When it comes to their thoughts on becoming a four-time winner of the Indianapolis 500, Helio Castroneves (pictured, right) and Dario Franchitti (pictured, left) couldn’t be more different.
Castroneves, the gregarious Brazilian that has become famous at Indy for his joyous fence-climbing victory celebrations, is clearly humbled by his accomplishments at the Brickyard. That said, his humility isn’t completely overpowering. In fact, he approaches the subject of a potential fourth victory in the “500” with what appears to be a mix of anticipation and awe.
And he certainly appreciates his little race with Franchitti to join the four-time winners’ club, one of the bigger storylines going into Sunday’s race.
“I like [the pressure],” he said on Thursday. “I believe it pushes me and it pushes everyone [on the team]. It’s [Franchitti’s] first time and our third or fourth time to be in this position [to win a fourth Indy 500] and I think having competition makes you better.
“I feel that not only myself but the entire Penske team wants to bring it home before they bring it home.”
As for Franchitti, the laid-back Scotsman who has primarily made his mark on Indianapolis in more recent years, he has always been reluctant to discuss where he thinks his place in history may be. When one takes into account his three “500” wins and his four IZOD IndyCar Series championships, one assumes that Franchitti’s place is rather high up already.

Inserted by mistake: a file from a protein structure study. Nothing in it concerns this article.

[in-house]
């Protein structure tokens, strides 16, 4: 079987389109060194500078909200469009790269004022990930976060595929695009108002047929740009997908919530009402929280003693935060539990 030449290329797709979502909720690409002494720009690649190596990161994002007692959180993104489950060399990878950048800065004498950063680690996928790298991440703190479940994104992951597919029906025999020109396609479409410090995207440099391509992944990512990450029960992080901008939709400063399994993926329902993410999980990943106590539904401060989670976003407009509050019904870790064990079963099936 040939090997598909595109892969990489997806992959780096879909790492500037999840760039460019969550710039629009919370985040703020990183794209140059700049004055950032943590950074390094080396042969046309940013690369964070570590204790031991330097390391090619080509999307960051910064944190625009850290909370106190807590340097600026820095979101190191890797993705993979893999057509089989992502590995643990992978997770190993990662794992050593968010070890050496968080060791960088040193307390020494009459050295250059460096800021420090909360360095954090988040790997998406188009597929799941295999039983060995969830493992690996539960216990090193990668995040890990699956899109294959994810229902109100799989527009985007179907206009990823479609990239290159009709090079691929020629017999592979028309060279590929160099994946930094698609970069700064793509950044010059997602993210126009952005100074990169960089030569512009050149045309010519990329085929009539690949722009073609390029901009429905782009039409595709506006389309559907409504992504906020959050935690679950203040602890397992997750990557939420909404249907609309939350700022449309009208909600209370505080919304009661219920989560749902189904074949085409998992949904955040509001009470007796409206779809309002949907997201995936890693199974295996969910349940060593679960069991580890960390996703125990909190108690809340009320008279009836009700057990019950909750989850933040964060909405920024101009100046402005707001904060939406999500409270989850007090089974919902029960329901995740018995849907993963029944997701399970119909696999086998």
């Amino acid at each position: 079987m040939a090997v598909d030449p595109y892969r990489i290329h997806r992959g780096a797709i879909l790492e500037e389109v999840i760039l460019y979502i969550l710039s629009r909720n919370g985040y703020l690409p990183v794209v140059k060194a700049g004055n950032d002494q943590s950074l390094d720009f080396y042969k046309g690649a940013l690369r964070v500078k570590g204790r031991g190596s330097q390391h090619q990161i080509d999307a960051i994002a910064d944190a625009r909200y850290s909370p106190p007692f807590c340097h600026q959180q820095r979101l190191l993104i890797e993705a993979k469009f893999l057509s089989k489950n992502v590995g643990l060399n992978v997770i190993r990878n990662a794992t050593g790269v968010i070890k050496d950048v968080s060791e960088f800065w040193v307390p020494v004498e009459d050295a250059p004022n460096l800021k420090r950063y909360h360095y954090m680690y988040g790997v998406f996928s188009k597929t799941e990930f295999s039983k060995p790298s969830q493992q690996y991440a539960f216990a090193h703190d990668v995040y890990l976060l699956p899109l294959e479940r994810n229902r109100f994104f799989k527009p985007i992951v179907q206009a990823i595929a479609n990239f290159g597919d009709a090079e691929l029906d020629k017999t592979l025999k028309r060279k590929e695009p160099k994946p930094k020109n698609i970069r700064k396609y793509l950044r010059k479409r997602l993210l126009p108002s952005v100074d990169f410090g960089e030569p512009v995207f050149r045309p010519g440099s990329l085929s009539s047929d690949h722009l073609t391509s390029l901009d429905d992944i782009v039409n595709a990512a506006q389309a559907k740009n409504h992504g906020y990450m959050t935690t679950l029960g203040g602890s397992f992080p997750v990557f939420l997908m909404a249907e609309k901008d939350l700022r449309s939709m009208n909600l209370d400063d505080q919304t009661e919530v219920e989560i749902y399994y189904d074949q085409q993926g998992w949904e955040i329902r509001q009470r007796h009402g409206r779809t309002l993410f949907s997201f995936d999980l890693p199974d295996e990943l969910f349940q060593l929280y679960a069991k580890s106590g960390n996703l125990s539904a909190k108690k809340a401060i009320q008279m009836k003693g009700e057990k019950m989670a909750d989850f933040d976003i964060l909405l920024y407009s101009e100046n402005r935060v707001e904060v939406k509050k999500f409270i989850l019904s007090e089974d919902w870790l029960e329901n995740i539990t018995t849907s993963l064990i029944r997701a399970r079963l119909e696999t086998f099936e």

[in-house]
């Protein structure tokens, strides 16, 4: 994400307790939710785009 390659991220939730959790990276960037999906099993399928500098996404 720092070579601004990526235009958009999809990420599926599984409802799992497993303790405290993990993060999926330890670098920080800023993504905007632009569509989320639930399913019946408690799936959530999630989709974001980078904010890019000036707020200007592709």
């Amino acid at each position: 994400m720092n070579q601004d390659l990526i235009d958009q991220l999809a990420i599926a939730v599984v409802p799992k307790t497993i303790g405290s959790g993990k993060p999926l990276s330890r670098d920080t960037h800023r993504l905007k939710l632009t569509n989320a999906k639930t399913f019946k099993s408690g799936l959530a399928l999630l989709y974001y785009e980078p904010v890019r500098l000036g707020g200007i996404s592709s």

But he’s still wary to put himself alongside his heroes of Indy: Drivers such as four-time winners A.J. Foyt, Rick Mears and Al Unser, as well as others like his fellow Scot Jim Clark and Dan Gurney.
“It’s always weird to get involved,” said Franchitti. “There’s something not quite right about feeling in the conversation. I view them on the pedestal.”
Still, while he isn’t as effusive as Castroneves on talking about his achievements at Indy, he is still thankful for the the opportunity he gets every May to be in one of the world’s most iconic sporting events.
“I’ve said it before, but the more you do it, the more you appreciate it,” Franchitti said. “First year [at Indy], I was like, ‘What’s the big deal?’ Then I finished the race and I was like ‘Yeah, I get it.’ [The feeling has] increased year by year.”
Castroneves and Franchitti have had relatively quiet months of May (the former starts 8th on Sunday, while the latter goes from 17th), but all of that is about to change as the spotlight heads squarely towards them. History at Indianapolis is on the line and everyone, from the diehards to the casual onlookers, will be keeping an eye on their progress on Sunday.
This year’s race marks the first since 1987 that will see two three-time winners attempt to join Foyt, Mears and Unser in one of racing’s most exclusive clubs. Castroneves and Franchitti may have different viewpoints on what it would mean to ascend to that legendary status, but both men will give everything they have to get there.